White will fianchetto their bishop and castle kingside while Black will develop their knight and castle queenside.
Since the game features opposite-side castling, both sides will target their opponent’s king and look to win the game.
Valencian Variation (…Qd8)
After Nc3, Black can choose to return the queen to their starting square with 3…Qd8. This variation was considered to be good in the past.
However, in recent times, the previous lines we looked at are more preferred.
This is because playing Qd8 is considered somewhat passive. By retreating with the queen, Black has no active pieces in the game as all their pieces are on the starting squares.
However, this variation is also playable and players like Magnus Carlsen have played it. Magnus employed this variation to win a game against Caruana, however, it came down to his brilliant endgame skills.
After the queen retreats, White will continue developing with moves like d4 and Nf3, and Black will also do the same with Nf6, Bg4, and so on.
White does have a slight edge since they have more pieces developed, however, this doesn’t mean much as Black can also play a solid game.
Now that we have looked at the variations that stem from 2…Qxd5 where Black captures the pawn early, let’s see what happens if Black decides to delay the capture of the pawn.
Modern Variation (2…Nf6)
In this variation of the Scandinavian, Black chooses to develop a piece rather than going for the immediate recapture of the pawn.
White usually responds by either defending the pawn with c4 (this is not the best move) or focusing on development with moves like d4 and Nf3.
Let’s see what happens if White chooses to defend their pawn.
If White chooses to defend their pawn with 3. c4, Black has two major options, they can play 3…c6 or 3…e6.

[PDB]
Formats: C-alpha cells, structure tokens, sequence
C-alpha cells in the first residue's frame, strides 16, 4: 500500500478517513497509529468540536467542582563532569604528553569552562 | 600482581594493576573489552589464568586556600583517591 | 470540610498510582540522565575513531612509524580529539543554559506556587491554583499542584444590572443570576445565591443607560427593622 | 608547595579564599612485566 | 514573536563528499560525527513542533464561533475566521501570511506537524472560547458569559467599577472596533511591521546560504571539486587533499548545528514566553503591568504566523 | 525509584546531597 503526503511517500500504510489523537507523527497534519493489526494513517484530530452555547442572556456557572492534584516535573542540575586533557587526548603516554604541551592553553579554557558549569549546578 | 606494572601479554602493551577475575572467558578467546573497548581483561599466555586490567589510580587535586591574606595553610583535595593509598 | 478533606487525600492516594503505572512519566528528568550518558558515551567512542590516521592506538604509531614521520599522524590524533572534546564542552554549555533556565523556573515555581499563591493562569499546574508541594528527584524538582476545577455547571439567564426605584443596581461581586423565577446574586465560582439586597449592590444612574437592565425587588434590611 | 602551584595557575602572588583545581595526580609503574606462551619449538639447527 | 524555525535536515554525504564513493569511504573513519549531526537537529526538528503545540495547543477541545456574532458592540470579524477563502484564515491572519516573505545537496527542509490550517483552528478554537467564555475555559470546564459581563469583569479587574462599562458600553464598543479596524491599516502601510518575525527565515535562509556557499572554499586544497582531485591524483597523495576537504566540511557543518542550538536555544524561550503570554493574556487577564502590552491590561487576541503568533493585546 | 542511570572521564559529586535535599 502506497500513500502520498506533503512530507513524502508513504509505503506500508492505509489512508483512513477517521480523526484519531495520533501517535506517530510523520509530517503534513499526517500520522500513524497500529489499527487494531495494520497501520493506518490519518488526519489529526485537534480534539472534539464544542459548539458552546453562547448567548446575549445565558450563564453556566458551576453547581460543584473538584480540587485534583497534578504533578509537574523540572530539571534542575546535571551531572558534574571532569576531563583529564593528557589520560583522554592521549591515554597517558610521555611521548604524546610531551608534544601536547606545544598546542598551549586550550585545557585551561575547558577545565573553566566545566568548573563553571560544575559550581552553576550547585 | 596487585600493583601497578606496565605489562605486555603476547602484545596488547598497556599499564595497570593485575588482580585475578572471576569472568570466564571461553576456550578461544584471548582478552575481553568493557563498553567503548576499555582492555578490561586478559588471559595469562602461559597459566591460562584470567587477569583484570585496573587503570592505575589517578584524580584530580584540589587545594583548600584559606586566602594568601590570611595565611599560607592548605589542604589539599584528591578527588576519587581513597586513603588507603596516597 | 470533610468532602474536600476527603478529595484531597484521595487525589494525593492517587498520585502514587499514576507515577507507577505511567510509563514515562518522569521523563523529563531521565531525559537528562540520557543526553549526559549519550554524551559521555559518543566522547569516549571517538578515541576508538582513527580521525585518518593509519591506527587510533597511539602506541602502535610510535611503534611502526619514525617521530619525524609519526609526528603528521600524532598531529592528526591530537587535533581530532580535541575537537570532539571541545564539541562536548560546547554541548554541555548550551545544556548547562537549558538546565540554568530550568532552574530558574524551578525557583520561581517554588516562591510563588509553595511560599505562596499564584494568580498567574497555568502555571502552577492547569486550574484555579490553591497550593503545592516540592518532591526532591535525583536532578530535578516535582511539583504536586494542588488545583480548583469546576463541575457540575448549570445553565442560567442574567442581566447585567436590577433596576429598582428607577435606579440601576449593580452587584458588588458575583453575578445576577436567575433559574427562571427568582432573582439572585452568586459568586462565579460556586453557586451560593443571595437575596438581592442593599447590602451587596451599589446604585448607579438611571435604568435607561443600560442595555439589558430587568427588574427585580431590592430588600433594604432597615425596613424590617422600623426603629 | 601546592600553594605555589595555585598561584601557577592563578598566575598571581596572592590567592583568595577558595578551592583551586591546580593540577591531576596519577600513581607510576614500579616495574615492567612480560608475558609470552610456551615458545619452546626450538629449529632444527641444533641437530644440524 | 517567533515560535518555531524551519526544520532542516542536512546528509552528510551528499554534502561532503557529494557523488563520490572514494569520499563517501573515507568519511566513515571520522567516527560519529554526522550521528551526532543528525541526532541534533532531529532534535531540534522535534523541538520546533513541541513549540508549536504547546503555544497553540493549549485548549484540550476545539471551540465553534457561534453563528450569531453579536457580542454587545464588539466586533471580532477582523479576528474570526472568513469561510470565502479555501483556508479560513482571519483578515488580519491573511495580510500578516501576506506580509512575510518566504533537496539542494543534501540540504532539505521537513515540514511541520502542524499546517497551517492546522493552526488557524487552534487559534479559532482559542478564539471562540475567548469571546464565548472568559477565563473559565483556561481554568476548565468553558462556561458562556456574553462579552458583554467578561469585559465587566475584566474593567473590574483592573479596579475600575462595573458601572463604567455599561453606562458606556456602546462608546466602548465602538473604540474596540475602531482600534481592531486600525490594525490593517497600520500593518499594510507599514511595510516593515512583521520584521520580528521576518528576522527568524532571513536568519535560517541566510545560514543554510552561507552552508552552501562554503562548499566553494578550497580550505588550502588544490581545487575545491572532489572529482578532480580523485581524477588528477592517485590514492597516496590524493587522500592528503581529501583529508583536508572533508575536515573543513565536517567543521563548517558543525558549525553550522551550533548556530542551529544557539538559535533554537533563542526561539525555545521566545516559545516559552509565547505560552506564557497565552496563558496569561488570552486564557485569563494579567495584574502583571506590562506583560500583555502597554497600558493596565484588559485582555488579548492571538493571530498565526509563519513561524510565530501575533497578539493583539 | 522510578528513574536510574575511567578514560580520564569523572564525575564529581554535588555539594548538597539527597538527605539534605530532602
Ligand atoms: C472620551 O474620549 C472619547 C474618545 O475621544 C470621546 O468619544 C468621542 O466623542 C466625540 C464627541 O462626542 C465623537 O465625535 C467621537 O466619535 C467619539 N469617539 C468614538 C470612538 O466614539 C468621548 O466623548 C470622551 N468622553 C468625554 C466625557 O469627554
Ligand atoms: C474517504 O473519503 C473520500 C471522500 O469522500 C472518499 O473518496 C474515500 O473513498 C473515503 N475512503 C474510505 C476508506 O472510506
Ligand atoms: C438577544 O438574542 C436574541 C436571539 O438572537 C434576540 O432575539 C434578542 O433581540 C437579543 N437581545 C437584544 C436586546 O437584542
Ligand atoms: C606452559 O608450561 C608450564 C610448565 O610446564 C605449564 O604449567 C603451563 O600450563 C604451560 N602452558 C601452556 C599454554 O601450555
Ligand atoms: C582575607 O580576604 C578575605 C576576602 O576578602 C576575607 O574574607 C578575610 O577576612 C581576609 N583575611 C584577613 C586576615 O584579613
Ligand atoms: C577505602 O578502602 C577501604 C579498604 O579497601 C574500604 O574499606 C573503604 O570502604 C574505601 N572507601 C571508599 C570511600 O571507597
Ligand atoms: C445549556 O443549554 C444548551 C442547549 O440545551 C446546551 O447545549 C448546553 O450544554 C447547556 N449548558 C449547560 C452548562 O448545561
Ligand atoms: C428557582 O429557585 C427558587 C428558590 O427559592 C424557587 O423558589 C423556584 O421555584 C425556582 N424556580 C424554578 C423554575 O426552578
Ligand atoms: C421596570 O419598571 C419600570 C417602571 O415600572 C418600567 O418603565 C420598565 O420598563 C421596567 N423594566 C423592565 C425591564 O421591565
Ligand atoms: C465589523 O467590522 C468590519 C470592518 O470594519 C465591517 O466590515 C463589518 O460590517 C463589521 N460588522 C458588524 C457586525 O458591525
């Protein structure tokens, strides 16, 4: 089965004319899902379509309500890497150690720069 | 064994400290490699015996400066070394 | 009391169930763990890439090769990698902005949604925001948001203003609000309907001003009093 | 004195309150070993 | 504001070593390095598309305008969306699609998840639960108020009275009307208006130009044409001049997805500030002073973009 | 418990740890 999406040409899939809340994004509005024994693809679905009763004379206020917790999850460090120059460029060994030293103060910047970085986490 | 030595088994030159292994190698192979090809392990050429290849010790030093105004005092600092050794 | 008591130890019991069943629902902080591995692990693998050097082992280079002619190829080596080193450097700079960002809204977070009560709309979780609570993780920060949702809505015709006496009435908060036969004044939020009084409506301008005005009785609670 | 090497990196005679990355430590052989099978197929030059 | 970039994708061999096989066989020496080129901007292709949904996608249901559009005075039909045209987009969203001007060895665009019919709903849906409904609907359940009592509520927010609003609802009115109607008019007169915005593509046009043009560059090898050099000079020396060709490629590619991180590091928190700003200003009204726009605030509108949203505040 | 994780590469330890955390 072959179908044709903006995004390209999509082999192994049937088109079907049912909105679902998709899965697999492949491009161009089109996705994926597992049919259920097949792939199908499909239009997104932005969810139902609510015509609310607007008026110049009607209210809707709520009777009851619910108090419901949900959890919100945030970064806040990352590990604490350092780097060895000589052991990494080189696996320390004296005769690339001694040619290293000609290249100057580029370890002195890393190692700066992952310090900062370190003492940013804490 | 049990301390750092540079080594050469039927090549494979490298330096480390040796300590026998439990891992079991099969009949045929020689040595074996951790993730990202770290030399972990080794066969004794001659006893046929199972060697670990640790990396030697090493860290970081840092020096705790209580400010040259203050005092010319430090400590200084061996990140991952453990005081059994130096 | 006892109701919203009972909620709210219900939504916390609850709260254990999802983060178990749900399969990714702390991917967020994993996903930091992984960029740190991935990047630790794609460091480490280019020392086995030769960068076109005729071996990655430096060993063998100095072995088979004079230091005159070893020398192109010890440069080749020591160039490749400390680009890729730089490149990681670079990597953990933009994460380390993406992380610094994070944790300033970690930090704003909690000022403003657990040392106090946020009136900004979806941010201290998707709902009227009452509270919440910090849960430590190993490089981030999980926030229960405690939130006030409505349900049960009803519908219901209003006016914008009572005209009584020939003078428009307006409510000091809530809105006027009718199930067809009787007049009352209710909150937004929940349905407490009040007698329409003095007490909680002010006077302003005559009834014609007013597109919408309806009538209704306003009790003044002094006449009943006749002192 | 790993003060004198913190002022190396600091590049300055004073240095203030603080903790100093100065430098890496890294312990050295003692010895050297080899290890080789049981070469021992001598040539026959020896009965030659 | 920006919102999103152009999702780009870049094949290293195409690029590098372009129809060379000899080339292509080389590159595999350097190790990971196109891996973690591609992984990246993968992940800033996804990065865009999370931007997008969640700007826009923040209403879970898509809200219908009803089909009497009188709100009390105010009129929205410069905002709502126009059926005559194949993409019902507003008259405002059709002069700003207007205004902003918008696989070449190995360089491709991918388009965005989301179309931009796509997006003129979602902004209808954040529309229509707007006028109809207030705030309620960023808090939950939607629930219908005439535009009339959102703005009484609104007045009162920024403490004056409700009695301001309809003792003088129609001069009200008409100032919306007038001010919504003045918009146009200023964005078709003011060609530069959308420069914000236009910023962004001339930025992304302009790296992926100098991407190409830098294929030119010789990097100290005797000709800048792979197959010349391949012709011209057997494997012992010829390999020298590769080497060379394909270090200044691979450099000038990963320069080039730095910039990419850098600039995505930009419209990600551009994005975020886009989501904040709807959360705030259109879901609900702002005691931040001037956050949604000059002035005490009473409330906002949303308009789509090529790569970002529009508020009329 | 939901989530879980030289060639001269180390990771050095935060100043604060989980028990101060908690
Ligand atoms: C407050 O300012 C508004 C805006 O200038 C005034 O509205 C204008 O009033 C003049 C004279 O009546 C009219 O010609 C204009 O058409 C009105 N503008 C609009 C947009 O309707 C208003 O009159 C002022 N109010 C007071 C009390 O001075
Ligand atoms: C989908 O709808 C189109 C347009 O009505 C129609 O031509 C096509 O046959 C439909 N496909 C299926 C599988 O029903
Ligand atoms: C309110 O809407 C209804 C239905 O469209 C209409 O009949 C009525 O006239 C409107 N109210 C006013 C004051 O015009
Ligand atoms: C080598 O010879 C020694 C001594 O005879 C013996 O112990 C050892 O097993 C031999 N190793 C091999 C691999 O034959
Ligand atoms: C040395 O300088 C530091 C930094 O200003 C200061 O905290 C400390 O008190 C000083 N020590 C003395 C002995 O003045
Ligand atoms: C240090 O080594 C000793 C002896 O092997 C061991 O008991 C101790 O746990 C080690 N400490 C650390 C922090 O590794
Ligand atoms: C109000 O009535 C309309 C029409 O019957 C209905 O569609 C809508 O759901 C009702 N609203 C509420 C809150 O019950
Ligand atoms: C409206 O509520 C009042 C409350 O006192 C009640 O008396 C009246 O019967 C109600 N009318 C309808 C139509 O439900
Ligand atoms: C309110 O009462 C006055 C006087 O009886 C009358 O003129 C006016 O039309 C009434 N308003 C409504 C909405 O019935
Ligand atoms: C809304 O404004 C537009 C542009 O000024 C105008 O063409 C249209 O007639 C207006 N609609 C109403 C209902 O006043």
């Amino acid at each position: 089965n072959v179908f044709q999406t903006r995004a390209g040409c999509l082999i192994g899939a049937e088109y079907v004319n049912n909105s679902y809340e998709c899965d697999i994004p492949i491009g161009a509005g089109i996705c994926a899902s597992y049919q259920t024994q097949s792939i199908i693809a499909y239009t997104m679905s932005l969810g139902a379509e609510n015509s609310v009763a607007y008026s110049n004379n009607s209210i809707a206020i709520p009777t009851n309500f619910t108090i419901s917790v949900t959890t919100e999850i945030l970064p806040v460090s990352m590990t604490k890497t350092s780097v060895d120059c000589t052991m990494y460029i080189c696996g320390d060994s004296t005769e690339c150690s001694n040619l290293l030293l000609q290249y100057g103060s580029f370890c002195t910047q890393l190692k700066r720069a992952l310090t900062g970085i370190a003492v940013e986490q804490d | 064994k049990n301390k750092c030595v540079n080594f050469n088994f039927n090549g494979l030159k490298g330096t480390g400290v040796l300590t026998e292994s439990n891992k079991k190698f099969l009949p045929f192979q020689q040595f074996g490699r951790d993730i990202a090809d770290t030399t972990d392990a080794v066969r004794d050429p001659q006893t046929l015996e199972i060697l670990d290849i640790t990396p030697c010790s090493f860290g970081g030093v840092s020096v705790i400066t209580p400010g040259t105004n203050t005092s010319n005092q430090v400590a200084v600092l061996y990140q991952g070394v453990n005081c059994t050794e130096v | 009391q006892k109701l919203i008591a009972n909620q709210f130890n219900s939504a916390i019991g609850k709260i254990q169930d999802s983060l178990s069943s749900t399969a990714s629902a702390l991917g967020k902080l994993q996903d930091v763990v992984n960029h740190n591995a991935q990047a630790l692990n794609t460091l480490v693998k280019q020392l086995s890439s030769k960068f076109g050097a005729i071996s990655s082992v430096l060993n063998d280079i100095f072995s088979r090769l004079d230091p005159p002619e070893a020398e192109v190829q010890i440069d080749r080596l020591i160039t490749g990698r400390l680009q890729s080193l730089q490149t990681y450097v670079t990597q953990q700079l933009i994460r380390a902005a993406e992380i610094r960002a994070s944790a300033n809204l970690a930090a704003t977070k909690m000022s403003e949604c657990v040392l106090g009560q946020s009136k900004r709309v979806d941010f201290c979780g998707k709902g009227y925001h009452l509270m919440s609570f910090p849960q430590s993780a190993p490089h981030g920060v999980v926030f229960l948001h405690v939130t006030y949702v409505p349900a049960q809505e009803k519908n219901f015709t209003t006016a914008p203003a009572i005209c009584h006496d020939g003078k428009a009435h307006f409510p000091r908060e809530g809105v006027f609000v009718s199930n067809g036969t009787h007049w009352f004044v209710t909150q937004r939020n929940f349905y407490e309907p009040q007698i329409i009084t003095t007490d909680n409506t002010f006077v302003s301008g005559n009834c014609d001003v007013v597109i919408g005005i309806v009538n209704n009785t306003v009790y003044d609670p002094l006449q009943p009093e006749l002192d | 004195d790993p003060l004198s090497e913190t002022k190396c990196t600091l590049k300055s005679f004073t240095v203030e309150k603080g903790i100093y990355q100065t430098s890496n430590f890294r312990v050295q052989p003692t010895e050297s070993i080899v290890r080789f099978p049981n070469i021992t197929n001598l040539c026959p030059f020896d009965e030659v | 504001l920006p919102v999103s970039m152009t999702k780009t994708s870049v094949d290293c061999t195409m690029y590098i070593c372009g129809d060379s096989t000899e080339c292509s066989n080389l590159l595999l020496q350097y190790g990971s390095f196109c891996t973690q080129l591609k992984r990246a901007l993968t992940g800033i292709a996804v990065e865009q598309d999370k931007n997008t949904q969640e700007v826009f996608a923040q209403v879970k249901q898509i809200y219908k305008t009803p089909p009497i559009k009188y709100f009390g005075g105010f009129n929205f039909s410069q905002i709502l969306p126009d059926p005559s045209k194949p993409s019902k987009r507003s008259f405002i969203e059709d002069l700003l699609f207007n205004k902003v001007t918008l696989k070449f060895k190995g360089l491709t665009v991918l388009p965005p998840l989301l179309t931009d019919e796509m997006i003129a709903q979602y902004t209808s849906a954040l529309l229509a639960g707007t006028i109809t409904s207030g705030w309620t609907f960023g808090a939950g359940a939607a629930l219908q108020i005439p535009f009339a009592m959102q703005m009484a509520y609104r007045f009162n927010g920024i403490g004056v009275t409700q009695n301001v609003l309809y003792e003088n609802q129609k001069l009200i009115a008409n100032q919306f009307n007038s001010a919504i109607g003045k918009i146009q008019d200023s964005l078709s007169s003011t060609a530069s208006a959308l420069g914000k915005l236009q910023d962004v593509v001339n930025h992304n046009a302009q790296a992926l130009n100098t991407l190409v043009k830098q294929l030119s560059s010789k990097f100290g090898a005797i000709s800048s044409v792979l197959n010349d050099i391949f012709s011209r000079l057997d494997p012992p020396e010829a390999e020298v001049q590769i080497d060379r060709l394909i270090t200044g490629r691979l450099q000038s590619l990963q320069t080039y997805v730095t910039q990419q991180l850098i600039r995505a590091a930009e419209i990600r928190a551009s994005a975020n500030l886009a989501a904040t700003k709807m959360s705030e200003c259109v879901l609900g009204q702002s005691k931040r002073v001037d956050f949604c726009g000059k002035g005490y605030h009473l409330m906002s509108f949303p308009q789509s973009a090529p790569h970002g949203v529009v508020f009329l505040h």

3…c6 offers White the chance to capture another pawn. However, if White accepts the c6 pawn, Black will recapture with Nxc6, and already, Black has two minor pieces developed (White has none) and they have the initiative in the game.
Black will have an easier time developing their pieces and for the price of one pawn, it’s enough compensation.
If White refuses to capture the c6 pawn, then Black simply plays cxd5 and they win back their pawn.
Black can also play 3…e6, this move is known as the Icelandic Gambit. Black offers the e6 pawn in exchange for rapid development. This gambit aims to sacrifice a pawn for activity and rapid development.
If White decides not to protect their pawn, and instead they play other developing moves like d4 or Nf3, then Black can recapture the pawn and the game continues with both sides fighting to gain a significant advantage over the other.
The Scandinavian Defense has been successfully employed over the years by highly-ranked players. Let’s go over a few games.
Touch the moves or move the board around for a better interactive experience.
Rauf Mamedov v Magnus Carlsen, Pro Chess League (2018)
Grandmaster Rauf Mamedov faced off against Magnus Carlsen in the 2018 Pro Chess League. Carlsen, who was the world champion then, employed the Scandinavian Defense to great effect and won a nice game against Mamedov.
Peter Svidler v Alexei Shirov, Tilburg Fontys (1996)
Peter Svidler and Alexei Shirov are two well-respected chess masters. When the pair clashed in 1996, Shirov would use the Scandinavian Defense to get the better of his worthy adversary.
Baira Kovanova v Hou Yifon, Mindsports (2008)
Hou Yifon is one of the strongest Chinese chess players. In the Mindsports tournament of 2008, Hou Yifon showed exactly why she’s one of the best female chess players of all time as she won a brilliant game using the Scandinavian Defense (there was a transposition).